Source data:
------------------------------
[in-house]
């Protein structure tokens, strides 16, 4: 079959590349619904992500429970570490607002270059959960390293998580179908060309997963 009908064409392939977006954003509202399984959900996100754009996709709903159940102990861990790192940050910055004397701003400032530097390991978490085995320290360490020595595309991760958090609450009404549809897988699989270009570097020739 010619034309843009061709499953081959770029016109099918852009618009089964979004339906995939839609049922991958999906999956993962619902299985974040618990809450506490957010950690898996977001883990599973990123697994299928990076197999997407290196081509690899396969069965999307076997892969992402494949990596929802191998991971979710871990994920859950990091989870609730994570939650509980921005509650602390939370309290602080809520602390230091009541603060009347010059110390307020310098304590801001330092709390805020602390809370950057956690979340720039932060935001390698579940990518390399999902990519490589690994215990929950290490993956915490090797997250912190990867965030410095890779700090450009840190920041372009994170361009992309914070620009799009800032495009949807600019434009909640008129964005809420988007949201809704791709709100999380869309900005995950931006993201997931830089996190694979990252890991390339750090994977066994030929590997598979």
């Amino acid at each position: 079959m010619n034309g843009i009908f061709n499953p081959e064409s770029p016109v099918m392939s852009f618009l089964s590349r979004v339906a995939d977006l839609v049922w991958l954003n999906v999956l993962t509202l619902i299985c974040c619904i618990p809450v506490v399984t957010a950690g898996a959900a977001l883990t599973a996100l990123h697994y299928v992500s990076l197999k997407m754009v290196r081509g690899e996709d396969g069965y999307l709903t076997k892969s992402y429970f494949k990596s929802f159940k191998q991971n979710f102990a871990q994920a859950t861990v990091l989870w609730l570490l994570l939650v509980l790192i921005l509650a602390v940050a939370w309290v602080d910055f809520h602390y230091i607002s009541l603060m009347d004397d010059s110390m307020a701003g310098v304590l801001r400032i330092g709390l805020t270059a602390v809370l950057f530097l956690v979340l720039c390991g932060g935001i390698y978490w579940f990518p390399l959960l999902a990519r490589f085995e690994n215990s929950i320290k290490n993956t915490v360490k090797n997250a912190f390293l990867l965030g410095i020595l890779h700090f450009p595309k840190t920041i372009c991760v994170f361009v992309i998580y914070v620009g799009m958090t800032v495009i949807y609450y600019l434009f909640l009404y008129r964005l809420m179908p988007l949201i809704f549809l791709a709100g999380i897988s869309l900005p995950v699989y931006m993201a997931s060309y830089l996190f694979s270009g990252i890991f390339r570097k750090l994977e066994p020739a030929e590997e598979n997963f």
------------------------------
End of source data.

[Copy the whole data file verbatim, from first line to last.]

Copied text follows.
[in-house]
């Protein structure tokens, strides 16, 4: 079959590349619904992500429970570490607002270059959960390293998580179908060309997963 009908064409392939977006954003509202399984959900996100754009996709709903159940102990861990790192940050910055004397701003400032530097390991978490085995320290360490020595595309991760958090609450009404549809897988699989270009570097020739 010619034309843009061709499953081959770029016109099918852009618009089964979004339906995939839609049922991958999906999956993962619902299985974040618990809450506490957010950690898996977001883990599973990123697994299928990076197999997407290196081509690899396969069965999307076997892969992402494949990596929802191998991971979710871990994920859950990091989870609730994570939650509980921005509650602390939370309290602080809520602390230091009541603060009347010059110390307020310098304590801001330092709390805020602390809370950057956690979340720039932060935001390698579940990518390399999902990519490589690994215990929950290490993956915490090797997250912190990867965030410095890779700090450009840190920041372009994170361009992309914070620009799009800032495009949807600019434009909640008129964005809420988007949201809704791709709100999380869309900005995950931006993201997931830089996190694979990252890991390339750090994977066994030929590997598979």
């Amino acid at each position: 079959m010619n034309g843009i009908f061709n499953p081959e064409s770029p016109v099918m392939s852009f618009l089964s590349r979004v339906a995939d977006l839609v049922w991958l954003n999906v999956l993962t509202l619902i299985c974040c619904i618990p809450v506490v399984t957010a950690g898996a959900a977001l883990t599973a996100l990123h697994y299928v992500s990076l197999k997407m754009v290196r081509g690899e996709d396969g069965y999307l709903t076997k892969s992402y429970f494949k990596s929802f159940k191998q991971n979710f102990a871990q994920a859950t861990v990091l989870w609730l570490l994570l939650v509980l790192i921005l509650a602390v940050a939370w309290v602080d910055f809520h602390y230091i607002s009541l603060m009347d004397d010059s110390m307020a701003g310098v304590l801001r400032i330092g709390l805020t270059a602390v809370l950057f530097l956690v979340l720039c390991g932060g935001i390698y978490w579940f990518p390399l959960l999902a990519r490589f085995e690994n215990s929950i320290k290490n993956t915490v360490k090797n997250a912190f390293l990867l965030g410095i020595l890779h700090f450009p595309k840190t920041i372009c991760v994170f361009v992309i998580y914070v620009g799009m958090t800032v495009i949807y609450y600019l434009f909640l009404y008129r964005l809420m179908p988007l949201i809704f549809l791709a709100g999380i897988s869309l900005p995950v699989y931006m993201a997931s060309y830089l996190f694979s270009g990252i890991f390339r570097k750090l994977e066994p020739a030929e590997e598979n997963f």